COVID-19: City of Vancouver and B.C. extend patio permits and alcohol delivery for food and beverage establishments

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      At a time when B.C. food and beverage establishments are facing numerous economic challenges posed by the COVID-19 pandemic and provincial health restrictions, both the City of Vancouver and the B.C. government have granted extensions for measures that can help locations attract customers while operating safely.

      Vancouver patios

      On September 16, Vancouver city council heard from 11 speakers about extending pop-up patios throughout the autumn and winter, and making them an annual summer feature. Council unanimously approved this motion by Coun. Sarah Kirby-Yung.

      In response to the economic impact of the lockdown measures earlier in the pandemic, city council had approved a temporary patio program that began on June 1. Permits for craft brewery patios were issued for the first time, and nine pop-up patios were created around the city.

      The extension will include electric and propane heat sources and roof shelters, awnings, or tents being allowed for temperature and weather reasons.

      City staff will look into covering options for pop-up plazas, and the creation and expansion of more pop-up patios.

      B.C. patios and liquor delivery

      Meanwhile, the B.C. government announced today (September 18) that it will allow food and beverages establishments to continue to maintain expanded service areas, including patios.

      The Liquor and Cannabis Regulation Branch (LCRB) began permitting food-primary, liquor-primary, and manufacturer licensees (including wineries, breweries, and distilleries) to apply for a Temporary Expanded Service Area (TESA) authorization in May. As of September 11, 1,073 authorizations were approved in B.C.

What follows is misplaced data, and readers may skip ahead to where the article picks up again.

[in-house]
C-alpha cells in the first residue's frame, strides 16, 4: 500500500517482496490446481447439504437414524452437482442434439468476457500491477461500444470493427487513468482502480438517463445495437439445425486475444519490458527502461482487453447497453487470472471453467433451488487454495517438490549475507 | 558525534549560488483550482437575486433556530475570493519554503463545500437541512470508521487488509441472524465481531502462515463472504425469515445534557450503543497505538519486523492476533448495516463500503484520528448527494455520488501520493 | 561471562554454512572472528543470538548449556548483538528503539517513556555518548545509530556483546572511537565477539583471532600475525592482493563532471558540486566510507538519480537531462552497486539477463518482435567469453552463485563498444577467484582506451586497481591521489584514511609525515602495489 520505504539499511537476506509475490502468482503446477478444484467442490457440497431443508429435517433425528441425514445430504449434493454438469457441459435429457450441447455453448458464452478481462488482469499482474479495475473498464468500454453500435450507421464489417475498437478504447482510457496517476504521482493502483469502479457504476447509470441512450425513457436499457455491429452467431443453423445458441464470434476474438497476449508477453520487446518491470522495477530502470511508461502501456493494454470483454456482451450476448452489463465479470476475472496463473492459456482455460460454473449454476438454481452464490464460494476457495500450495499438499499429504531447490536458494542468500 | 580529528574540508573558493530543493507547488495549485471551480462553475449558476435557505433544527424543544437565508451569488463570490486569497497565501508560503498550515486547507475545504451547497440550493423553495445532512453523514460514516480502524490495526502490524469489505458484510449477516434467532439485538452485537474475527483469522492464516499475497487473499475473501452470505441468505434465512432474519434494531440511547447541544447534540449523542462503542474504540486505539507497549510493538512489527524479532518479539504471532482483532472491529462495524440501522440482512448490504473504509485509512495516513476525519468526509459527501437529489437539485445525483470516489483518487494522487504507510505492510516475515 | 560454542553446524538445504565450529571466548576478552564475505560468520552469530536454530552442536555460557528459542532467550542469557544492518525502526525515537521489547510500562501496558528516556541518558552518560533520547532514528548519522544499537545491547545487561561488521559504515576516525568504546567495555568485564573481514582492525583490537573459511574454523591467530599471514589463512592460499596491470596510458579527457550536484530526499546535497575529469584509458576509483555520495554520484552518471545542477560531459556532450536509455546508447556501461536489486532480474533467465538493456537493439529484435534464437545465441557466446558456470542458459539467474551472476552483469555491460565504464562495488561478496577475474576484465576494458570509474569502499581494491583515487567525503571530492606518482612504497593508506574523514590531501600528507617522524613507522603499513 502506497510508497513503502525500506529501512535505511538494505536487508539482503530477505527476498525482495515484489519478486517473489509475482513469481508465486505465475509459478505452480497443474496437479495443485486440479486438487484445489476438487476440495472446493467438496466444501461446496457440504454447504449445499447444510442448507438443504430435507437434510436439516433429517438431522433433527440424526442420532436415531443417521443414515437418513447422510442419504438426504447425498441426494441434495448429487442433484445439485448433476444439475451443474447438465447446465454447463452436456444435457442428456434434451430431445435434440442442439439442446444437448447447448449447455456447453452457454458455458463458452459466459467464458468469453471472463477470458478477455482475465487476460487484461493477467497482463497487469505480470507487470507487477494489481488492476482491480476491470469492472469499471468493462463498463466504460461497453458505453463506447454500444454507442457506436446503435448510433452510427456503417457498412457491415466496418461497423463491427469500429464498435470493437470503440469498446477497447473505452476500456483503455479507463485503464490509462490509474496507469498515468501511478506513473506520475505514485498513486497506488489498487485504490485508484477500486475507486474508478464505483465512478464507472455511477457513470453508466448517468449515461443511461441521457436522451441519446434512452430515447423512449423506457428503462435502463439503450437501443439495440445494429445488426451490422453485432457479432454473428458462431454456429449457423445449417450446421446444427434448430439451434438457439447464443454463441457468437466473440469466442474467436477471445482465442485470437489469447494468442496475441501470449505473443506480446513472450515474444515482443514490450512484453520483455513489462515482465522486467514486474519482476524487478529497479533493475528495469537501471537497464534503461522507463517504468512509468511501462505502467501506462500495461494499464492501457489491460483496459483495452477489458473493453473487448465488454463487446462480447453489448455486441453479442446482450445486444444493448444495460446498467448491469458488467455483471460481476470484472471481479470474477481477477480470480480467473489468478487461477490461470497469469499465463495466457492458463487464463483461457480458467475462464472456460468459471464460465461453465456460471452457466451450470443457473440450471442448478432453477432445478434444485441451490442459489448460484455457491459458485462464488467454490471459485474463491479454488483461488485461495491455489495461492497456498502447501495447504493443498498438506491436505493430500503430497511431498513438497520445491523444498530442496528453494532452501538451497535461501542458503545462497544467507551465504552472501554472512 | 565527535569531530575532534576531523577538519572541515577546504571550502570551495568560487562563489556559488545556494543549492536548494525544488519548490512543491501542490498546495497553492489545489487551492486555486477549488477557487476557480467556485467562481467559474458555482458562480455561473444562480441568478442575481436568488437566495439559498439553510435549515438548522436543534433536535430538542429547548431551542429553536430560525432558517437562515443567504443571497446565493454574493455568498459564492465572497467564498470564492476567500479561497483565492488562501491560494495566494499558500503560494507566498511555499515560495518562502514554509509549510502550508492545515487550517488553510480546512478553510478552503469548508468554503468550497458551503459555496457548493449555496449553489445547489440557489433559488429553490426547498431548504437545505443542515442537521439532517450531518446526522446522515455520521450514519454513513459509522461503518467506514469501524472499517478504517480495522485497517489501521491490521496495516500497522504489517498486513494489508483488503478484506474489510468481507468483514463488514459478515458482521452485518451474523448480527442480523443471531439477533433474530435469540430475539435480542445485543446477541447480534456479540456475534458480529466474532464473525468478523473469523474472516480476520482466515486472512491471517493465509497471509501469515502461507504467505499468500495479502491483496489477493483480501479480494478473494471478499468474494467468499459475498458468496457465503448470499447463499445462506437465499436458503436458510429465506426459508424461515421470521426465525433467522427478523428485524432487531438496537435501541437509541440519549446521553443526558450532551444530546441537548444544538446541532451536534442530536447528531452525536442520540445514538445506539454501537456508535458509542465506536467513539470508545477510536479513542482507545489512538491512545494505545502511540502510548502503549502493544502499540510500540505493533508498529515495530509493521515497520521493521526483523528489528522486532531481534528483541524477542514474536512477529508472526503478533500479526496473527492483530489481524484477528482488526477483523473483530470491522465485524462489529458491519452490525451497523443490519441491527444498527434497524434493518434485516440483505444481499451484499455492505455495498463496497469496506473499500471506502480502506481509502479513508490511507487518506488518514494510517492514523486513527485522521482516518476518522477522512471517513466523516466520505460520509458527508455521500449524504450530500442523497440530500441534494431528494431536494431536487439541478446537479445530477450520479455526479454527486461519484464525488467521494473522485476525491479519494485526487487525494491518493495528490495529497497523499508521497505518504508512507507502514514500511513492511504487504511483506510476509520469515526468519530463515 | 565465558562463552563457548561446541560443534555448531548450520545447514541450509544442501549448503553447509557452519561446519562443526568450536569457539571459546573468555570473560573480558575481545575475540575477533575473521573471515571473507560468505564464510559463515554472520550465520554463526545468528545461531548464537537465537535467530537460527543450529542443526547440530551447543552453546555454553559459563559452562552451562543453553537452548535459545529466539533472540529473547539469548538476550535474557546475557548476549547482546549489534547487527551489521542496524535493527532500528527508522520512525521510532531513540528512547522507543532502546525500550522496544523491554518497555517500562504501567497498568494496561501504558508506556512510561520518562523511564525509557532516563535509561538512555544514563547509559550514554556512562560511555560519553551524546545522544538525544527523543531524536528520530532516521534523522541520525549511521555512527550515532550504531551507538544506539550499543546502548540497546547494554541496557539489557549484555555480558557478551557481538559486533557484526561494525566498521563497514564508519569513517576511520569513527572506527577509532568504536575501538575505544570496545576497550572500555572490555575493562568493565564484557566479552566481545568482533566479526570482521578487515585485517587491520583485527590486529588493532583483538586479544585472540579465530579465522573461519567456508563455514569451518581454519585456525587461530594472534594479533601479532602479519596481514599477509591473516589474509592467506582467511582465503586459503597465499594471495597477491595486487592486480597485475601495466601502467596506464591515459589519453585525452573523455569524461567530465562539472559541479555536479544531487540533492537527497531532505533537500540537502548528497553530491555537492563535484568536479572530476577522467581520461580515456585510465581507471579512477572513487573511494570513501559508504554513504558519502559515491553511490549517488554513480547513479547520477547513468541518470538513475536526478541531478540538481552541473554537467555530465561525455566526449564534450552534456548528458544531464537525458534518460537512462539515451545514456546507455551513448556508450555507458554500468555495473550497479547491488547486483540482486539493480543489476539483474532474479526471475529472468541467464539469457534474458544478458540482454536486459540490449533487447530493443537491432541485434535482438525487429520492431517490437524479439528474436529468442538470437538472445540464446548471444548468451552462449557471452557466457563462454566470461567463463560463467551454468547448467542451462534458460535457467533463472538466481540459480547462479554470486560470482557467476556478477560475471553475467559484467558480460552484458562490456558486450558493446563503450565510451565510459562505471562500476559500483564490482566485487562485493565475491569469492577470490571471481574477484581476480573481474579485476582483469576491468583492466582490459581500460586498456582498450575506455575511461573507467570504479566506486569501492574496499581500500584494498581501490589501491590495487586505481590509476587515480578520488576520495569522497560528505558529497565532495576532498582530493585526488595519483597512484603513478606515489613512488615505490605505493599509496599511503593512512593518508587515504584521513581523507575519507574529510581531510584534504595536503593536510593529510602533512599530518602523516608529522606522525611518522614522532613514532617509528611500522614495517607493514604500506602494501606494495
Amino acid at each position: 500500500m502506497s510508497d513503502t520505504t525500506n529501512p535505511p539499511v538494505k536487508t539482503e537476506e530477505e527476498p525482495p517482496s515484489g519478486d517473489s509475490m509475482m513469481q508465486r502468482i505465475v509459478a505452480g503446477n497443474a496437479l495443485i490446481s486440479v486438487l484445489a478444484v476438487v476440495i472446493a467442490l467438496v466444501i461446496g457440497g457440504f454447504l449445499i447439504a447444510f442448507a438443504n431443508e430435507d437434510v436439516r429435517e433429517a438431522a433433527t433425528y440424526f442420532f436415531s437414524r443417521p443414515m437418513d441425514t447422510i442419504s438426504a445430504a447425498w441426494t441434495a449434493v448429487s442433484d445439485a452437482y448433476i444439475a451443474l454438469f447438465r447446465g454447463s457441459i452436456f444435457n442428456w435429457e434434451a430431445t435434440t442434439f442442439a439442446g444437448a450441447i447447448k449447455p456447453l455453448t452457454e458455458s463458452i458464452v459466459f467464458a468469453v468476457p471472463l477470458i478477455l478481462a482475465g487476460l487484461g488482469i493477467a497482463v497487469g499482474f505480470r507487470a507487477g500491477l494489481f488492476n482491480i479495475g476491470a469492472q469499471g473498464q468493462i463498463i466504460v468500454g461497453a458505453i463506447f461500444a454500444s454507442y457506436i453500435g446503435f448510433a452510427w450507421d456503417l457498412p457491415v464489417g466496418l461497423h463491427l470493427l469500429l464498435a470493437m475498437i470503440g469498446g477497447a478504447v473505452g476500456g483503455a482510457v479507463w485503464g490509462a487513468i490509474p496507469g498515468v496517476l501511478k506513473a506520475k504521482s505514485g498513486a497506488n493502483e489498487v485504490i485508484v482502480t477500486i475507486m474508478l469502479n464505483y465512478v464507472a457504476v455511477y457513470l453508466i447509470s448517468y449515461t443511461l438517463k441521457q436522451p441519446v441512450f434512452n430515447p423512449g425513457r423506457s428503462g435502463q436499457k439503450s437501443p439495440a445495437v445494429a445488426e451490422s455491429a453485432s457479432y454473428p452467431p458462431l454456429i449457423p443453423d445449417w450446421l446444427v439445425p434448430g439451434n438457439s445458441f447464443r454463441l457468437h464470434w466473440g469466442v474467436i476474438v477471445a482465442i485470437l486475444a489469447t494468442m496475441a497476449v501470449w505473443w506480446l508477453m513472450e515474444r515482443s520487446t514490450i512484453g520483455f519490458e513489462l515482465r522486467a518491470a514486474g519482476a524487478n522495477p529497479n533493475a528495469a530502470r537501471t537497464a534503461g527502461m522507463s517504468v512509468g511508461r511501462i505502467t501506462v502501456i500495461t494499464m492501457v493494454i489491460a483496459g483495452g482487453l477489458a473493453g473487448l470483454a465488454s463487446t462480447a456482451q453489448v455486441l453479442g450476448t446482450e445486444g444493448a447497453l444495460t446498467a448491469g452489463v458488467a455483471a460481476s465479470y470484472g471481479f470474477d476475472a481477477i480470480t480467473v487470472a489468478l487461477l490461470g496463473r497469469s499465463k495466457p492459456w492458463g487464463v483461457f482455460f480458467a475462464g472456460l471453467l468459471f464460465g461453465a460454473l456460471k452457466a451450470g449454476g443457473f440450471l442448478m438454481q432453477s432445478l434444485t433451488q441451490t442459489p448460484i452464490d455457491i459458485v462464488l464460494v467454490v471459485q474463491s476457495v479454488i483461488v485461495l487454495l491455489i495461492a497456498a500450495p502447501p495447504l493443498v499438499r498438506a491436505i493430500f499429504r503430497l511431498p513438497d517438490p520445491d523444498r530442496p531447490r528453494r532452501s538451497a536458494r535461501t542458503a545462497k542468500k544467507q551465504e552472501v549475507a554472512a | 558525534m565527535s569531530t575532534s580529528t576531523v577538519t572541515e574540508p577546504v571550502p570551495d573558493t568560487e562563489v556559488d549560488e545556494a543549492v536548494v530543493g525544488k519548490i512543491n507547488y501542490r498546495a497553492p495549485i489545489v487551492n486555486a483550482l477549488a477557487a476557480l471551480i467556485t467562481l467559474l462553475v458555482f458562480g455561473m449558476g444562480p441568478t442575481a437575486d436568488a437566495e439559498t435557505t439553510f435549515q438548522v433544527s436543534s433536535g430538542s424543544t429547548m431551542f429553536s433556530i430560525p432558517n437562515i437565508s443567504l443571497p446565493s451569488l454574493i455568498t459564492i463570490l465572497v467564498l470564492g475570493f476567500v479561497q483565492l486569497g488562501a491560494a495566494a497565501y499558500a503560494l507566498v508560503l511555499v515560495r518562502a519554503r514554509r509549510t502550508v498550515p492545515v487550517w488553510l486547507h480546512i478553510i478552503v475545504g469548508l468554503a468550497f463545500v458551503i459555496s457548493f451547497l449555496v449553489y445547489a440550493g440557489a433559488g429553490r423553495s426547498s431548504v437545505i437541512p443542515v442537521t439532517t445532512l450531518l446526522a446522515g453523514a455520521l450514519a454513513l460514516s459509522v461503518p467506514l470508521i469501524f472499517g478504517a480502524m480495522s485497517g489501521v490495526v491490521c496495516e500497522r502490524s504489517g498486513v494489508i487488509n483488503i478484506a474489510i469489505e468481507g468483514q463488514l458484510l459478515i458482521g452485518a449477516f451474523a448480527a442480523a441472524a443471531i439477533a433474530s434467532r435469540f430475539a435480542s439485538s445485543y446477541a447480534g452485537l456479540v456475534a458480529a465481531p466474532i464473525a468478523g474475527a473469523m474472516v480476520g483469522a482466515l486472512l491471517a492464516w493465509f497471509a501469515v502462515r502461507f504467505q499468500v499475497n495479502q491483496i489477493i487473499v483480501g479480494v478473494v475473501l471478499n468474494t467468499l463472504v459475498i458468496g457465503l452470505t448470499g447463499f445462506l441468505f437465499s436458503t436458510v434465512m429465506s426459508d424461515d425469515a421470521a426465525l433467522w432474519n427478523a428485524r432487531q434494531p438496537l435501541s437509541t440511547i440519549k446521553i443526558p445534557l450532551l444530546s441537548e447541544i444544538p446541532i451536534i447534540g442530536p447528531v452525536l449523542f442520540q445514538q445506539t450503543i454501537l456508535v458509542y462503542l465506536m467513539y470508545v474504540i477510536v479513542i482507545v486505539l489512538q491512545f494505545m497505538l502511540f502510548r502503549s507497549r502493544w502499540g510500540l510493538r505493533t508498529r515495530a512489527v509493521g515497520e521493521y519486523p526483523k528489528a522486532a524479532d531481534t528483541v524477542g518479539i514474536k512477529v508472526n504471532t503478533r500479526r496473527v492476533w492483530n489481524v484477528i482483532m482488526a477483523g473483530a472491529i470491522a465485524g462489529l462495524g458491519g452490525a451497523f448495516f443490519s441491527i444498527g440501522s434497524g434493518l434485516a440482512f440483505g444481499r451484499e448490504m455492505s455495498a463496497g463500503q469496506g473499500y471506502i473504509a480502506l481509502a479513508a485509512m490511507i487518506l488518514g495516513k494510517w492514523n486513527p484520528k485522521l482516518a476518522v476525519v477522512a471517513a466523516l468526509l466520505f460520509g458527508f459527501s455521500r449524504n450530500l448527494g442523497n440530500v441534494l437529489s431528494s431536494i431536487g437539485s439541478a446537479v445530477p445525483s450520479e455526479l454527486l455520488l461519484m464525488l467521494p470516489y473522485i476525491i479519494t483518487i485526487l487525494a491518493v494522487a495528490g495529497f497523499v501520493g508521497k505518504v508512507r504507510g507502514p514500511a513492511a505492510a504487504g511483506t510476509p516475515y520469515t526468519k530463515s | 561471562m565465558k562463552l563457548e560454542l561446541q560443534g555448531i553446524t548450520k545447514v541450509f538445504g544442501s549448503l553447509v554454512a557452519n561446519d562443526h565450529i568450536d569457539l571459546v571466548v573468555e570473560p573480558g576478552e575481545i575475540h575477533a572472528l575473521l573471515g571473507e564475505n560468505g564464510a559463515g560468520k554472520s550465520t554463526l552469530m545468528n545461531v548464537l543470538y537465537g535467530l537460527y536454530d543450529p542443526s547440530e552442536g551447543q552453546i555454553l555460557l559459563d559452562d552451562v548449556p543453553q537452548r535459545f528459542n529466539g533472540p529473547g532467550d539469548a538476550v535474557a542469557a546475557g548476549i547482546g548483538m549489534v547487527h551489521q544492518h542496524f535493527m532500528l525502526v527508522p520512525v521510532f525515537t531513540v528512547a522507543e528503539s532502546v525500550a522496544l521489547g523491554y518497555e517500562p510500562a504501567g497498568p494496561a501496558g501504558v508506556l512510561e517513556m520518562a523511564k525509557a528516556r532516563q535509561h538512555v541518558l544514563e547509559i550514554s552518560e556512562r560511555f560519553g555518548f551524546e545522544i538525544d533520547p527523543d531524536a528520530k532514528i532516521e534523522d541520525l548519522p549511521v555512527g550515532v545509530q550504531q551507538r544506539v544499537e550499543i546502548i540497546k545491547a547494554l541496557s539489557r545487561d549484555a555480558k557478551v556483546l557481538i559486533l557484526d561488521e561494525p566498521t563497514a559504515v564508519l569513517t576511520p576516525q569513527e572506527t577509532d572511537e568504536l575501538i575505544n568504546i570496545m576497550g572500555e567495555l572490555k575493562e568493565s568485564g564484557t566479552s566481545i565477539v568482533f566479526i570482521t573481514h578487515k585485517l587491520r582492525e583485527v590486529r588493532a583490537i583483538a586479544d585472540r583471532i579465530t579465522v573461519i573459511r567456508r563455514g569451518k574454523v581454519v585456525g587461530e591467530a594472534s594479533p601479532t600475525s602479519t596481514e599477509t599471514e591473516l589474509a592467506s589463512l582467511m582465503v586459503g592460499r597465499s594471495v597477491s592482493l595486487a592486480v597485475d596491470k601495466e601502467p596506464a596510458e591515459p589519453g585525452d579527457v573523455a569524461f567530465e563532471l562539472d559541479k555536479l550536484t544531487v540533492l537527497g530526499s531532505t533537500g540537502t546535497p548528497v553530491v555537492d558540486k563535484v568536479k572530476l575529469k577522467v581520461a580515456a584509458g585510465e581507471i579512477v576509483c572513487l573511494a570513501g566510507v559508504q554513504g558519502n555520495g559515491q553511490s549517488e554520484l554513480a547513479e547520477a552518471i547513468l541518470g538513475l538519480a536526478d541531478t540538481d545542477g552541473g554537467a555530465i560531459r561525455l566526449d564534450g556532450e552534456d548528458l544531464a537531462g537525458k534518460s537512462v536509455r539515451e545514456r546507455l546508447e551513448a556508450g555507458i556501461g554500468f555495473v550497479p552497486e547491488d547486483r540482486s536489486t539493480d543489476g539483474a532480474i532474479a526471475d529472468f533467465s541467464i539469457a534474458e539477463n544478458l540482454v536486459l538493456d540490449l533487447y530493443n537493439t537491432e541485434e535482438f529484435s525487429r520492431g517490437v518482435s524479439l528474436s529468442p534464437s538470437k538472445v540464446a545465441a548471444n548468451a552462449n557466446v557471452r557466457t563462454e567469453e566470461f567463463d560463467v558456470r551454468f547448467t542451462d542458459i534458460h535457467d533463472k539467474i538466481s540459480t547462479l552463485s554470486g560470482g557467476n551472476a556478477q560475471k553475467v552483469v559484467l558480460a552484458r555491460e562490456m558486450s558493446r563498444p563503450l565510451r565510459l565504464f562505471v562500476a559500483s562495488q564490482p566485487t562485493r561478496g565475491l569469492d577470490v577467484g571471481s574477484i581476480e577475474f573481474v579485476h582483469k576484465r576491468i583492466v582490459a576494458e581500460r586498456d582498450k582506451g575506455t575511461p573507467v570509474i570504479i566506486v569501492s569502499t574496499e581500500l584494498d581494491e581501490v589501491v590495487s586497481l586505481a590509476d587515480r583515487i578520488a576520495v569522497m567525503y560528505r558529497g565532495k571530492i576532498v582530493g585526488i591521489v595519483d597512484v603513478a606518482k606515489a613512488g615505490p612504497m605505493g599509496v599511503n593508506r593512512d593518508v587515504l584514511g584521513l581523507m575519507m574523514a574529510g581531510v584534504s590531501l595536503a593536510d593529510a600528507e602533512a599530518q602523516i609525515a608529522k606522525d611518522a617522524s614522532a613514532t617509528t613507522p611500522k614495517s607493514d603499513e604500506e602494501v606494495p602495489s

Although these authorizations were scheduled to expire on October 31, the provincial government has extended the expiry date by one year to October 31, 2021. The LCRB is contacting local governments to confirm support for these extensions prior to extensions being granted, and licensees must continue to follow local bylaws. 

      New TESA authorization applications are being accepted until October 31 of this year, and  local governments also must approve these authorizations. 

      In addition, the province is also extending the sale and delivery of sealed liquor products along with meals (for consuming offsite) from food-and-liquor-primary licensees, which was also slated to expire on October 31.

      The B.C. government has extended this authorization until March 31, 2021.

      According to data from the B.C. Agriculture Ministry released on September 16, the B.C. food processing industry reported a record $10.5 billion in sales in 2019, which Agriculture Minister Lana Popham stated is a foundation for economic recovery in the province. 

      Many restaurants and bars faced potential drops in revenue when B.C. provincial health officer Dr. Bonnie Henry made amendments to provincial health orders on September 8 that stipulated that alcohol cannot be served past 10 p.m. Establishments that serve meals are permitted to remain open until 11 p.m.

      Henry confirmed on September 17 that she had received a letter from the B.C. Alliance of Beverage Licensees requesting liquor service hours to be extended, during hours when liquor sales are highest, but Henry said she would not be doing so. 

      She had also ordered all nightclubs to close, due to the large number of transmissions taking place in these environments.

      Over the past few months, numerous restaurants, bars, and nightlife venues have either been listed as sites of potential COVID-19 exposure incidents or establishments have voluntarily closed temporarily for cleaning before reopening after individuals on the premises tested positive. 

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